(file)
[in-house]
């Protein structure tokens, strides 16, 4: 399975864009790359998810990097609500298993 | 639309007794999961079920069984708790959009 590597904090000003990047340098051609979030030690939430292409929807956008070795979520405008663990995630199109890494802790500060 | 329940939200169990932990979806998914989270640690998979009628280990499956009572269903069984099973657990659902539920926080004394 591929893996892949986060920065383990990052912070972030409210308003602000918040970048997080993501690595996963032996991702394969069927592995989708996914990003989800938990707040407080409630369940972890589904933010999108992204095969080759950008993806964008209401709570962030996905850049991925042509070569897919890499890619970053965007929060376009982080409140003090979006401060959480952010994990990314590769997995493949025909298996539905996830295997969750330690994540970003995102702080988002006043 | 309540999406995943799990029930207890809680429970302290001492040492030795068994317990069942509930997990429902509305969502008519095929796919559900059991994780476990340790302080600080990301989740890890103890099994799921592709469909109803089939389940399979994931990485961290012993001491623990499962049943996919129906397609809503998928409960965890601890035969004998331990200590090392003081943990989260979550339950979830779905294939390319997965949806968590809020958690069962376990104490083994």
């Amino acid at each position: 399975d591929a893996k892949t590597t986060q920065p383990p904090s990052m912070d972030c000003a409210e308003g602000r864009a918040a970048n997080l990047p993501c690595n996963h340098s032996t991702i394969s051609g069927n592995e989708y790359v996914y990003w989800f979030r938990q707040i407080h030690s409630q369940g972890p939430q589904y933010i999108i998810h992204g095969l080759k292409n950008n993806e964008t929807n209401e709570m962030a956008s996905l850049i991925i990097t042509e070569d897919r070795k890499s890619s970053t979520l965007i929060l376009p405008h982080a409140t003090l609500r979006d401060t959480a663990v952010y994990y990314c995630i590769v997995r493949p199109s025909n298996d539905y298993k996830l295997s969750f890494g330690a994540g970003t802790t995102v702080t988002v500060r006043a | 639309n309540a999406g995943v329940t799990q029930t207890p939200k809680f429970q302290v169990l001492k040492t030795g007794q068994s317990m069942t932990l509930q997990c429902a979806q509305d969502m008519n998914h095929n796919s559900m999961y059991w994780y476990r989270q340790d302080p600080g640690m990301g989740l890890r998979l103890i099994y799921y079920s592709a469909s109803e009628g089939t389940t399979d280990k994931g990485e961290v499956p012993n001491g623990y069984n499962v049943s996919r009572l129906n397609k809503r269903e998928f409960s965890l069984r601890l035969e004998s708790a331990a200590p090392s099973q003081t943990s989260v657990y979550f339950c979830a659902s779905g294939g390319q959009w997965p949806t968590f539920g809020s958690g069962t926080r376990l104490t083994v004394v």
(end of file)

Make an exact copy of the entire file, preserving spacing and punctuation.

[in-house]
């Protein structure tokens, strides 16, 4: 399975864009790359998810990097609500298993 | 639309007794999961079920069984708790959009 590597904090000003990047340098051609979030030690939430292409929807956008070795979520405008663990995630199109890494802790500060 | 329940939200169990932990979806998914989270640690998979009628280990499956009572269903069984099973657990659902539920926080004394 591929893996892949986060920065383990990052912070972030409210308003602000918040970048997080993501690595996963032996991702394969069927592995989708996914990003989800938990707040407080409630369940972890589904933010999108992204095969080759950008993806964008209401709570962030996905850049991925042509070569897919890499890619970053965007929060376009982080409140003090979006401060959480952010994990990314590769997995493949025909298996539905996830295997969750330690994540970003995102702080988002006043 | 309540999406995943799990029930207890809680429970302290001492040492030795068994317990069942509930997990429902509305969502008519095929796919559900059991994780476990340790302080600080990301989740890890103890099994799921592709469909109803089939389940399979994931990485961290012993001491623990499962049943996919129906397609809503998928409960965890601890035969004998331990200590090392003081943990989260979550339950979830779905294939390319997965949806968590809020958690069962376990104490083994």
């Amino acid at each position: 399975d591929a893996k892949t590597t986060q920065p383990p904090s990052m912070d972030c000003a409210e308003g602000r864009a918040a970048n997080l990047p993501c690595n996963h340098s032996t991702i394969s051609g069927n592995e989708y790359v996914y990003w989800f979030r938990q707040i407080h030690s409630q369940g972890p939430q589904y933010i999108i998810h992204g095969l080759k292409n950008n993806e964008t929807n209401e709570m962030a956008s996905l850049i991925i990097t042509e070569d897919r070795k890499s890619s970053t979520l965007i929060l376009p405008h982080a409140t003090l609500r979006d401060t959480a663990v952010y994990y990314c995630i590769v997995r493949p199109s025909n298996d539905y298993k996830l295997s969750f890494g330690a994540g970003t802790t995102v702080t988002v500060r006043a | 639309n309540a999406g995943v329940t799990q029930t207890p939200k809680f429970q302290v169990l001492k040492t030795g007794q068994s317990m069942t932990l509930q997990c429902a979806q509305d969502m008519n998914h095929n796919s559900m999961y059991w994780y476990r989270q340790d302080p600080g640690m990301g989740l890890r998979l103890i099994y799921y079920s592709a469909s109803e009628g089939t389940t399979d280990k994931g990485e961290v499956p012993n001491g623990y069984n499962v049943s996919r009572l129906n397609k809503r269903e998928f409960s965890l069984r601890l035969e004998s708790a331990a200590p090392s099973q003081t943990s989260v657990y979550f339950c979830a659902s779905g294939g390319q959009w997965p949806t968590f539920g809020s958690g069962t926080r376990l104490t083994v004394v």